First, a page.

Every day, we are bombarded by negativity. Whether it’s a horrible tragedy we see on the news, an ad that makes us worry about our physical appearances, a snide comment on a website, a fight with a family member or friend or simply one more thing gone wrong on a day when nothing seems to go right, we’re constantly discouraged by the outside world and ourselves.
AP and the non-profit Hope For The Day are very much aware of that and want to encourage you. Instead of focusing on the negative, we'll be bringing you a bi-weekly list of stories, things and people that give your favorite artists hope, starting today with Hope For The Day founder and executive director, Jonny Boucher and our editorial staff. Our goal is to remind people to that no matter how bad things get, there’s always something to hold onto.
MEET HOPE FOR THE DAY
A longtime member of the Chicago hardcore scene who has run the gamut of jobs in the music industry from booking shows to touring in bands, HFTD founder Jonny Boucher says the idea for Hope For The Day started to take shape during a trip to Mexico in 2010, when he got the news that his boss, a man whom he idolized, had killed himself. Filled with the dread that he would be returning home to a funeral, and with the constant reminder of the impact of suicide in his friend Mark Ehlert, a drummer whose failed attempt to shoot and kill himself in 2004 left him blind, Boucher knew he had to make an impact; he could turn his love for music into something positive. When he returned to the States and found himself immediately in an argument with a colleague in the industry over a couple hundred dollars, the need for a change was solidified.
“It really made me realize that what I was working for was not something wholesome. What I was doing was not what I really wanted to do anymore, because I wanted to give back and I needed to care for others,” says Boucher. “I didn’t want to care about record sales. I didn’t want to care about profit margins. I wanted to care about the people that we were all depending on to sell these records. I wanted to care about them personally because they all have stories, and they shouldn’t be looked at as consumers. They should be looked at as humans.”
He set to work immediately, researching non-profits and building Hope For The Day, a movement that champions music and arts as a defense mechanism to suicide. Despite the high expense of growing a non-profit in Chicago, Boucher stuck to his roots, both in the city and within the music scene, but now with a more positive focus. “It’s just a community I’ve always loved to be a part of because we’re the ones that took that chance,” he explains. “It takes a lot of chance to do something like being in a band and stepping out of a comfort zone of a job that pays you well and hopping in a van with some of your friends.”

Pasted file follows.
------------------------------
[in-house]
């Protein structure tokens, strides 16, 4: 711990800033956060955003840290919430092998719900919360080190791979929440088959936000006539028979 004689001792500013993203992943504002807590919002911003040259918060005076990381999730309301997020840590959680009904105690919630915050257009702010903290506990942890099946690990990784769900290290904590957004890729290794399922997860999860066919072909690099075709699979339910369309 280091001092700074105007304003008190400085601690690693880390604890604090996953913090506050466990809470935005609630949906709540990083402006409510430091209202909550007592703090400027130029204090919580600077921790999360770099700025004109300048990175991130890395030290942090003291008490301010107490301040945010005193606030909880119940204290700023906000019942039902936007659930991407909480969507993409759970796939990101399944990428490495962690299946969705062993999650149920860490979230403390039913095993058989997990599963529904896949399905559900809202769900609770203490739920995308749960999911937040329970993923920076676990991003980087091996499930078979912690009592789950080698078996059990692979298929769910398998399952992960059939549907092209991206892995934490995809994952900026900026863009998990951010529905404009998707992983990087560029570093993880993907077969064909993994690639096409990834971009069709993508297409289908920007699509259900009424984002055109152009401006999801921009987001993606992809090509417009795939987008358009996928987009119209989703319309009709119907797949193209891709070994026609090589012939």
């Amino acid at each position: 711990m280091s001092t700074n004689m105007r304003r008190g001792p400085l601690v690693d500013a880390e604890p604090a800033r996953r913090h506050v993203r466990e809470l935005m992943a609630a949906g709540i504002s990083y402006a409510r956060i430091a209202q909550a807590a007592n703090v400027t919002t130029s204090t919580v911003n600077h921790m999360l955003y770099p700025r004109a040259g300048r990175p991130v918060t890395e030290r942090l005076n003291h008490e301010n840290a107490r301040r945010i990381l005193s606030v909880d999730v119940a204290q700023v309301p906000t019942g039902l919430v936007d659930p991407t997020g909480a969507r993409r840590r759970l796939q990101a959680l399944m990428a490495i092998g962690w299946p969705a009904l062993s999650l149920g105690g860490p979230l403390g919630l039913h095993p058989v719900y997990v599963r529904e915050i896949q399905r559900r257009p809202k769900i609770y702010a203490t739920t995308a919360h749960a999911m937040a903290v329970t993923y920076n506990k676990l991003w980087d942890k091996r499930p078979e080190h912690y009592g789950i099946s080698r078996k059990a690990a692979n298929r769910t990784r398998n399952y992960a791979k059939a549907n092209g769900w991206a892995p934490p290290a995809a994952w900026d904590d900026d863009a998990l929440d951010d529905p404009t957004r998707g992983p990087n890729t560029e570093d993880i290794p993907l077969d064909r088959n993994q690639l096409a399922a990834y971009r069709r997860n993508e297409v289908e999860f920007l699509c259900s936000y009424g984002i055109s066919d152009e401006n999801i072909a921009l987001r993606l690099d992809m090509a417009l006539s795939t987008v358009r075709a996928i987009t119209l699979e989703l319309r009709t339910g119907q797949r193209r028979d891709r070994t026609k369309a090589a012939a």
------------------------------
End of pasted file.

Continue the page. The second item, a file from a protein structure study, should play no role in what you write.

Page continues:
He has leaned on music and art to express himself for so long, gathering stories of musicians willing to speak up and sharing that way of coping with those who are struggling became a natural mission. “We go backstage for a different reason now, and it’s a better reason, because we’re serving something more than just a party, and we’re not just trying to get people on board to sell our product. At the end of the day, yeah, we are a product, but we don’t sell branded items. We sell hope; we sell recovery.”
Though only a little more than a year old, Hope For The Day has reached thousands by providing outreach at concerts, festivals and community events, where they talk one-on-one to those who take an interest and provide them with recovery information and resources. While traditional medical professionals may scratch their heads and wonder how on Earth to reach youth, HFTD have found a way to get out and do it, using music and the arts as their medium.
“I would rather be the person who jumps in front of a situation and gives someone a talk rather than having to hear a story about someone committing suicide and no one paying attention to that kid or paying attention to that person,” Boucher says.
THE MUSIC SAVED MY LIFE VIDEO SERIES
In October, we partnered with Hope For The Day to bring you the Music Saved My Life video series, which you can catch every other Tuesday on our YouTube channel. Artists such as the Gaslight Anthem, August Burns Red, Title Fight (embedded, left) and more have sat down with HFTD to tell us about the impact of music on their lives. The series allows Hope For The Day to spread the message of music as a pathway to recovery on a much larger scale. And it’s just the first of several far-reachins projects, including documentaries and music lessons, they have in the works.